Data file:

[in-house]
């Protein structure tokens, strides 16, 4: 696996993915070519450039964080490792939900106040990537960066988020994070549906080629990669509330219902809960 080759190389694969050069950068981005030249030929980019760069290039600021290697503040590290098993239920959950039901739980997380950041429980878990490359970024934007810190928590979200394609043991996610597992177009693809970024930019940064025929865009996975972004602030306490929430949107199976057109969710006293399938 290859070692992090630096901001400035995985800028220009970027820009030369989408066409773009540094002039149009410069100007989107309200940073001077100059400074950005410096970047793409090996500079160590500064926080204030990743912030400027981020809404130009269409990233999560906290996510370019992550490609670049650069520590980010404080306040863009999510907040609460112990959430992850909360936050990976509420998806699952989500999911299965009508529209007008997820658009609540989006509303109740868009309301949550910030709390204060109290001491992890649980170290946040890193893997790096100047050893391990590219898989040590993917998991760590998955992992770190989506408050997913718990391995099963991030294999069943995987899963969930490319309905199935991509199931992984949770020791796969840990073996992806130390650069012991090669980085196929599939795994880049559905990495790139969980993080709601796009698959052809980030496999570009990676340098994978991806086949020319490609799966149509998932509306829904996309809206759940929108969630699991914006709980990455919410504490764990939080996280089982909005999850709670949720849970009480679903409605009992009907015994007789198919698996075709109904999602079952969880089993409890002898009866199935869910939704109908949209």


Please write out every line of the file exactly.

[in-house]
């Protein structure tokens, strides 16, 4: 696996993915070519450039964080490792939900106040990537960066988020994070549906080629990669509330219902809960 080759190389694969050069950068981005030249030929980019760069290039600021290697503040590290098993239920959950039901739980997380950041429980878990490359970024934007810190928590979200394609043991996610597992177009693809970024930019940064025929865009996975972004602030306490929430949107199976057109969710006293399938 290859070692992090630096901001400035995985800028220009970027820009030369989408066409773009540094002039149009410069100007989107309200940073001077100059400074950005410096970047793409090996500079160590500064926080204030990743912030400027981020809404130009269409990233999560906290996510370019992550490609670049650069520590980010404080306040863009999510907040609460112990959430992850909360936050990976509420998806699952989500999911299965009508529209007008997820658009609540989006509303109740868009309301949550910030709390204060109290001491992890649980170290946040890193893997790096100047050893391990590219898989040590993917998991760590998955992992770190989506408050997913718990391995099963991030294999069943995987899963969930490319309905199935991509199931992984949770020791796969840990073996992806130390650069012991090669980085196929599939795994880049559905990495790139969980993080709601796009698959052809980030496999570009990676340098994978991806086949020319490609799966149509998932509306829904996309809206759940929108969630699991914006709980990455919410504490764990939080996280089982909005999850709670949720849970009480679903409605009992009907015994007789198919698996075709109904999602079952969880089993409890002898009866199935869910939704109908949209």